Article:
One of the few downsides about working on this project was that it kept me constantly hungry. I thought that working on the GoodFood website last year had made me immune to fooling my body that the glycogen level of the liver has fallen and activating the hunger feeling by looking at food photos on screen.

Thankfully, in a few weeks, their new cookbook will be out (which I have flipped through and can confirm looks amazing) so that Willow and I can cook all the dishes I have been drooling at for the last couple of months.

16th Feb '07

The last of the three monster projects I was involved in during 2006, has been launched, so I thought I would present all three under the same post.

So in chronological order:

  1. topshop.com A huge e-commerce website. POKE designed and built the html templates that then was incorporated into a huge system build by IBM that goes under the name ‘webasphere’. The difficulties were to get the web page to feel fresh and still keep within all the heavy restrictions the system came with.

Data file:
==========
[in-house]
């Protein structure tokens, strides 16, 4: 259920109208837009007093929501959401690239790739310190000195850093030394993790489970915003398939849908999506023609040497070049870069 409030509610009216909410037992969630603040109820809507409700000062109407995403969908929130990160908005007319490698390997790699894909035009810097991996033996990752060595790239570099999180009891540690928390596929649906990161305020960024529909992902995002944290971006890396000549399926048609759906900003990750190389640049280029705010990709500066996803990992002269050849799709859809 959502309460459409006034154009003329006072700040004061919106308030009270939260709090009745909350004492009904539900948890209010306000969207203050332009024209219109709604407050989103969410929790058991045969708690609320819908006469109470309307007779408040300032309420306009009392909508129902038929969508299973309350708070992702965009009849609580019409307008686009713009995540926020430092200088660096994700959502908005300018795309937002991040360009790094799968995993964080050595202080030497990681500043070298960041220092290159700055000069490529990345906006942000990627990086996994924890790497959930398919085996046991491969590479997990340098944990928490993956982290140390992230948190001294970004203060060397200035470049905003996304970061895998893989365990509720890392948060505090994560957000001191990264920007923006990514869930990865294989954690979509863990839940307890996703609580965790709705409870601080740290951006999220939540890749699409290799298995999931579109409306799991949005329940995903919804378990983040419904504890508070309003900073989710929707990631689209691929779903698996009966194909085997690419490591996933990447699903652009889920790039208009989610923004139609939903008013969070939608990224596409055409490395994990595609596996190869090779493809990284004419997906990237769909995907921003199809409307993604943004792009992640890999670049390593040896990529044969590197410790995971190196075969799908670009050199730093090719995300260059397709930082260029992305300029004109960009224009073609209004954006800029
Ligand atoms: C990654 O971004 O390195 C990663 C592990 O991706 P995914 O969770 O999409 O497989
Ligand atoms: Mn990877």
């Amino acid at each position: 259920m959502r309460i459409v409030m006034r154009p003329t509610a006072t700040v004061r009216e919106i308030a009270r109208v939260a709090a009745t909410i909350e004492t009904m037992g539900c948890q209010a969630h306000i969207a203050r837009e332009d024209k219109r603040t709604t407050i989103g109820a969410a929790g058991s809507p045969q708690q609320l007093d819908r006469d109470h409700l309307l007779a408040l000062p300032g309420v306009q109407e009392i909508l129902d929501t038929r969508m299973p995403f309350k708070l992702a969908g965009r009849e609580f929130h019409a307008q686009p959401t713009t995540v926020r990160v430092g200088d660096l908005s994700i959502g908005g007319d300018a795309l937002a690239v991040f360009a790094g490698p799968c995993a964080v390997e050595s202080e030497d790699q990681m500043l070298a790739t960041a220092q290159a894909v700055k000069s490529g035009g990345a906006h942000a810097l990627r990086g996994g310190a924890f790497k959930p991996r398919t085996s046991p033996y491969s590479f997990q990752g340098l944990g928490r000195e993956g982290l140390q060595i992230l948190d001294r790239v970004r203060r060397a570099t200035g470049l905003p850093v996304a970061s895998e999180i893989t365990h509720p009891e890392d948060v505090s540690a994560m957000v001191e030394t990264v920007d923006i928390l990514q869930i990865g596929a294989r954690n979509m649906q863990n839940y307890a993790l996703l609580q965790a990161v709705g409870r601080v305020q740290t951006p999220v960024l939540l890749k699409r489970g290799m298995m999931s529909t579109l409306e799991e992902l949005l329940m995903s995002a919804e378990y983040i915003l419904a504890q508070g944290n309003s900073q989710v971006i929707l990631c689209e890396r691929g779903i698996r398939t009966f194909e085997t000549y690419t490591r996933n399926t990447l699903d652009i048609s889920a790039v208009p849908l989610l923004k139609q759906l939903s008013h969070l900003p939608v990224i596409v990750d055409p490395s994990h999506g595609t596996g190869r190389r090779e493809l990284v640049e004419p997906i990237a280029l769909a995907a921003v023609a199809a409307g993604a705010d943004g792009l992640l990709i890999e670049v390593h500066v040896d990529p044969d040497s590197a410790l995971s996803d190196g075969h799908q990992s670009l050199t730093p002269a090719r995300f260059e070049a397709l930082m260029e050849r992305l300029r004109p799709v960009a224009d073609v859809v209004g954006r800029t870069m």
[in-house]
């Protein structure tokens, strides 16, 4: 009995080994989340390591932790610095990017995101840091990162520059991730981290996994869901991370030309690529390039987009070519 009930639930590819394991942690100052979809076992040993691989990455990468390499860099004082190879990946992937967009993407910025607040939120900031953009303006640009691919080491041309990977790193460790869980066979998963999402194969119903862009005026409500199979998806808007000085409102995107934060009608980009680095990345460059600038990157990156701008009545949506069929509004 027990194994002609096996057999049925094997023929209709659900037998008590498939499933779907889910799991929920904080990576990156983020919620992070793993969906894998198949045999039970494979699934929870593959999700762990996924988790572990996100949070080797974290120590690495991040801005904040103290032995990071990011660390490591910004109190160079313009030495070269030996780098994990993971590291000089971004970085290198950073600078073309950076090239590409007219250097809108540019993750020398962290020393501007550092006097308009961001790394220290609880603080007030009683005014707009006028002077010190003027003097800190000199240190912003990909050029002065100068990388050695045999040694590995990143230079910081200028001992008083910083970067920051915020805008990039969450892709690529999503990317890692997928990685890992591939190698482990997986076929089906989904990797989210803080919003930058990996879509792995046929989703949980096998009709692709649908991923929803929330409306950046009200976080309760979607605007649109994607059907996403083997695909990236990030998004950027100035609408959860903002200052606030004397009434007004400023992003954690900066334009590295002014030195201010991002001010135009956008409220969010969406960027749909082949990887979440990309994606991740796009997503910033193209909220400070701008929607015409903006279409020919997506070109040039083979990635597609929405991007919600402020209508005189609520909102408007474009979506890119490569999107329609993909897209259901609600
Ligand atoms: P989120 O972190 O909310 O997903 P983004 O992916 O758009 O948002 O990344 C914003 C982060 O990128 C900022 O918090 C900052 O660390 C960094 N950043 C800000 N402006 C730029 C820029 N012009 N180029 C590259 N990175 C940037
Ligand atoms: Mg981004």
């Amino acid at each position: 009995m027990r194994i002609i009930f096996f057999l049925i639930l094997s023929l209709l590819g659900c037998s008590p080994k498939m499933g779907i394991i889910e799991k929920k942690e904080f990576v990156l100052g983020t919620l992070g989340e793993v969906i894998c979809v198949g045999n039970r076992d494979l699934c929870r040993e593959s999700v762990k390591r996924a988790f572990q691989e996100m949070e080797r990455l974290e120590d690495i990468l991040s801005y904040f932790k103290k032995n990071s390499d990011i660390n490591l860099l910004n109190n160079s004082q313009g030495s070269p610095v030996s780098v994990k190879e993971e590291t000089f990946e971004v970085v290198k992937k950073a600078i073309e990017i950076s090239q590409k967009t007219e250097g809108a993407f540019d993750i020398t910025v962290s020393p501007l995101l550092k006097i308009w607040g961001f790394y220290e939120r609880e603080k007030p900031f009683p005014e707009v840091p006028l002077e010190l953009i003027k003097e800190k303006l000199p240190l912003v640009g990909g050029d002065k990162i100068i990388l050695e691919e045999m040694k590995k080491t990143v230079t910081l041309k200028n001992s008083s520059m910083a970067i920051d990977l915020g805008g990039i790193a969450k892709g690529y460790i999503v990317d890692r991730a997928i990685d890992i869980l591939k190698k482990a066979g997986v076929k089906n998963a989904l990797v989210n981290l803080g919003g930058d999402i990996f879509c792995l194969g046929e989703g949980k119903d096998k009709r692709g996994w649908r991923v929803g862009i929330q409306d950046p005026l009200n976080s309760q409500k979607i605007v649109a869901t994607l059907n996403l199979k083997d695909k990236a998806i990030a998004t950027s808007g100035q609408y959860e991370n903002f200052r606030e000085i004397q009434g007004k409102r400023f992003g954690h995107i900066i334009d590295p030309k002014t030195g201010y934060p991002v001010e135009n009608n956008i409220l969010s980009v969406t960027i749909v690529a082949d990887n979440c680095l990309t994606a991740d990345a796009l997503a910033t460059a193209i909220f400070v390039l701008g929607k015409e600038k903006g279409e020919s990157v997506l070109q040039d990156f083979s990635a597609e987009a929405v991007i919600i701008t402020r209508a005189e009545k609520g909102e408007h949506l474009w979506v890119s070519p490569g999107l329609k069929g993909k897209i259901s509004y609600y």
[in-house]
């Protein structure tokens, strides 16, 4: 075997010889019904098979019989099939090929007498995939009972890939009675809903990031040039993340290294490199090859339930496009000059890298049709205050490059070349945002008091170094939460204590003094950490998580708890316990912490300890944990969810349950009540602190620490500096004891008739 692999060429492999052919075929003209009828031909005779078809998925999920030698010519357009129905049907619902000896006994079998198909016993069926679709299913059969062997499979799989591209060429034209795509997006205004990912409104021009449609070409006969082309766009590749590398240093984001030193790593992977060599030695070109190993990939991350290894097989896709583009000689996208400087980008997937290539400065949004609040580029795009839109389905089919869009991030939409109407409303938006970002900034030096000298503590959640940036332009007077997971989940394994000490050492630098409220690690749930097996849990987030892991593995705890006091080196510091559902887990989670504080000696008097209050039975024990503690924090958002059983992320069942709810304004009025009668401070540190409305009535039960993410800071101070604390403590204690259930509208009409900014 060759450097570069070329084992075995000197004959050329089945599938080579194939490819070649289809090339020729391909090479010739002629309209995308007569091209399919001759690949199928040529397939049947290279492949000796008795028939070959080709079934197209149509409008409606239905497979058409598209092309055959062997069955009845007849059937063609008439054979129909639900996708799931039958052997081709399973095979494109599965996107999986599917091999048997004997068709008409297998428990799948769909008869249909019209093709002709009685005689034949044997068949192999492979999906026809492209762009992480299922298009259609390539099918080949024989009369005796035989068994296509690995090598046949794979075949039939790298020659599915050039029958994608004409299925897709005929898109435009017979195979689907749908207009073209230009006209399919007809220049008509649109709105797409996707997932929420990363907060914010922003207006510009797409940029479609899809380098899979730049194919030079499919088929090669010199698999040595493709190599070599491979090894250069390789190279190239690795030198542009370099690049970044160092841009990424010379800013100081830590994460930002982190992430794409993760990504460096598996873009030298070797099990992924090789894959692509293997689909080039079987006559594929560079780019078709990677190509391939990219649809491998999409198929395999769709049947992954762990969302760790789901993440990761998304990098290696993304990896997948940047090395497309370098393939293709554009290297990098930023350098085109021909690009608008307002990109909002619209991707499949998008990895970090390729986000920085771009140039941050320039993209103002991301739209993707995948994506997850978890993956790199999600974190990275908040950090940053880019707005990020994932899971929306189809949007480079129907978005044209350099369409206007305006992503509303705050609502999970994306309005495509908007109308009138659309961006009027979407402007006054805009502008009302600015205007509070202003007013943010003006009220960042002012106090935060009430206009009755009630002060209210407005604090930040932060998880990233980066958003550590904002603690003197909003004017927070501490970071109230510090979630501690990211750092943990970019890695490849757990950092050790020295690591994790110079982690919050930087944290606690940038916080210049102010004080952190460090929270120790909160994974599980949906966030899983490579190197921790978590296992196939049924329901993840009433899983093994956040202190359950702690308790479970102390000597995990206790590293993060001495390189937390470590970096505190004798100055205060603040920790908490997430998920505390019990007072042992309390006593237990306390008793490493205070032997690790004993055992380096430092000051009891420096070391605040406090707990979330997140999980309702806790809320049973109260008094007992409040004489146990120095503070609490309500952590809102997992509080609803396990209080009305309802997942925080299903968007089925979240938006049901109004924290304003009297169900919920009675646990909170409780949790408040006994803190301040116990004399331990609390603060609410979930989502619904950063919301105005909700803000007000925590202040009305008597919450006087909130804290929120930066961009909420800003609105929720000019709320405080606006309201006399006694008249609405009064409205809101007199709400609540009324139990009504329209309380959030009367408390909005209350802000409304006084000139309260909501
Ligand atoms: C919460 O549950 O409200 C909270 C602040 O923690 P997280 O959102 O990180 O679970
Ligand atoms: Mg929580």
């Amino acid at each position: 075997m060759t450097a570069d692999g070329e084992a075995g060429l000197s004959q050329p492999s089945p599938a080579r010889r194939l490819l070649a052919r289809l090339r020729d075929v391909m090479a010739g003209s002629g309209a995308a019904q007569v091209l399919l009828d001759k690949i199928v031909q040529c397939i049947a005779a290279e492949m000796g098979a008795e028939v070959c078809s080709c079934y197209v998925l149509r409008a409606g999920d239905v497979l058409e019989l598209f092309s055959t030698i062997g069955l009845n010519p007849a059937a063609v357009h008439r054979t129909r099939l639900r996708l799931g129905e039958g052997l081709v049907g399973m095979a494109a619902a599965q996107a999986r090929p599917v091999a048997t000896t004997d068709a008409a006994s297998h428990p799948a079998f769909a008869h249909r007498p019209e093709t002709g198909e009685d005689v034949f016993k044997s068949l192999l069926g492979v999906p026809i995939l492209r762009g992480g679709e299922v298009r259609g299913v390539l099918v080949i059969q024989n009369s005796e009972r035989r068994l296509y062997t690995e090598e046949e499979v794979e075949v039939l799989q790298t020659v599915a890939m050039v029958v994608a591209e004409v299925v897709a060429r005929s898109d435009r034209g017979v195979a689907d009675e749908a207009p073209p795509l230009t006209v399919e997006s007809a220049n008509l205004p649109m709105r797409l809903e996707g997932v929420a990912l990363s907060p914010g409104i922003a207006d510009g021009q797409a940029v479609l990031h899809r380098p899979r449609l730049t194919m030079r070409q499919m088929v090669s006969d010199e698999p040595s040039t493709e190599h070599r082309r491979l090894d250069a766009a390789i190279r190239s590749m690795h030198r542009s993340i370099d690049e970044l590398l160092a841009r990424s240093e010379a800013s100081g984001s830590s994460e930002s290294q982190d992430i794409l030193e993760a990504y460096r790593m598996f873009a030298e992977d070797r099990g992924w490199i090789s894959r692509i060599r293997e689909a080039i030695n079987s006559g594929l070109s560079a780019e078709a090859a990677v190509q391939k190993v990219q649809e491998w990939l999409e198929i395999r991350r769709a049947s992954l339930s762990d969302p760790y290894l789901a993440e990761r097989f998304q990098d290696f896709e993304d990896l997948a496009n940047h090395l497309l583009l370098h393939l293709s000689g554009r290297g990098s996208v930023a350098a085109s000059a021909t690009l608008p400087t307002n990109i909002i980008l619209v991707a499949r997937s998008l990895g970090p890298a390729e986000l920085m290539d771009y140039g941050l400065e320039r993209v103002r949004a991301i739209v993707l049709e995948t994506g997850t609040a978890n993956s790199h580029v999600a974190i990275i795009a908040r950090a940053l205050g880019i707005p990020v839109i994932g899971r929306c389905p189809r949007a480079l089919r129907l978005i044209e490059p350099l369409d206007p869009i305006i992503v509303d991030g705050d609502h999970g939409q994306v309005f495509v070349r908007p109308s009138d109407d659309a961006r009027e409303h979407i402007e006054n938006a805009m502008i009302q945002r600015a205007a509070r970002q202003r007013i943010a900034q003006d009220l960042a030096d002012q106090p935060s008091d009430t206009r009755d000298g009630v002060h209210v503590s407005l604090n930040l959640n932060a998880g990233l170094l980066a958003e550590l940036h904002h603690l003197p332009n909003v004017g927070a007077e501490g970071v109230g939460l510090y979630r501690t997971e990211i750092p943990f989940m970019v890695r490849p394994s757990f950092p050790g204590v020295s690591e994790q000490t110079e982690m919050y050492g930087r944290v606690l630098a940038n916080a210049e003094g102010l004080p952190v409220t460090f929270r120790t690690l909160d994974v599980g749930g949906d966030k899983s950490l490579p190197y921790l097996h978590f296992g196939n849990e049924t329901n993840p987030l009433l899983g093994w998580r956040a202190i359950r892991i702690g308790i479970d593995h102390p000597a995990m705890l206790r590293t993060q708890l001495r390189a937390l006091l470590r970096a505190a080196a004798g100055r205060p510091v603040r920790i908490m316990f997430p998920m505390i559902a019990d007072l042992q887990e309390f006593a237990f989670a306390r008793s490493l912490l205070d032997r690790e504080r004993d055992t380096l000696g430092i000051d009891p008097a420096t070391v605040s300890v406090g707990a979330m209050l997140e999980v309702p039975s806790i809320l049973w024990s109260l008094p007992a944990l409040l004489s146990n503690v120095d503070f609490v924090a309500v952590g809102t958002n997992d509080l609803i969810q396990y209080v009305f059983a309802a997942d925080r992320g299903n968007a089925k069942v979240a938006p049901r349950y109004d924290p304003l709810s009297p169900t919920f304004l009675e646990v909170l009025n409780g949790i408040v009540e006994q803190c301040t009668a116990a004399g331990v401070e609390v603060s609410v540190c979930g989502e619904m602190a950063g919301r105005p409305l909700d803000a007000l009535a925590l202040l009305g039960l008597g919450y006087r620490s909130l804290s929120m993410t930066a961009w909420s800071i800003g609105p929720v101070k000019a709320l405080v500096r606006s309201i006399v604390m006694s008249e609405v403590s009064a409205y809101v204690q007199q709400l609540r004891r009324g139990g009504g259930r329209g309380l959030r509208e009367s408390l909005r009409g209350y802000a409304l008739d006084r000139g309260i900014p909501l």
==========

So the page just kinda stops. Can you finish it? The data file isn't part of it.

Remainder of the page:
Read more about the website at Tom Hostler’s blog

  2. bbcgoodfood.com A website for an already existing magazine. This was a very intense project with almost no speed bumps along the road. All wireframes had been done. All content existed.
    Read more about the website at Tom Hostler’s blog

  3. travel.dk.com Last but not least. A web site for the travel books published by Dorling Kindersley (DK).
    Aside from the normal travel website stuff – browsing your chosen destination and viewing/reading about attractions – you can create your own attractions, print, download and share your own compilation or personalised travel guide.

    This website is massive and includes a lot of good features. So, visit it, sign up and explore.
    Read more about the website at Tom Hostler’s blog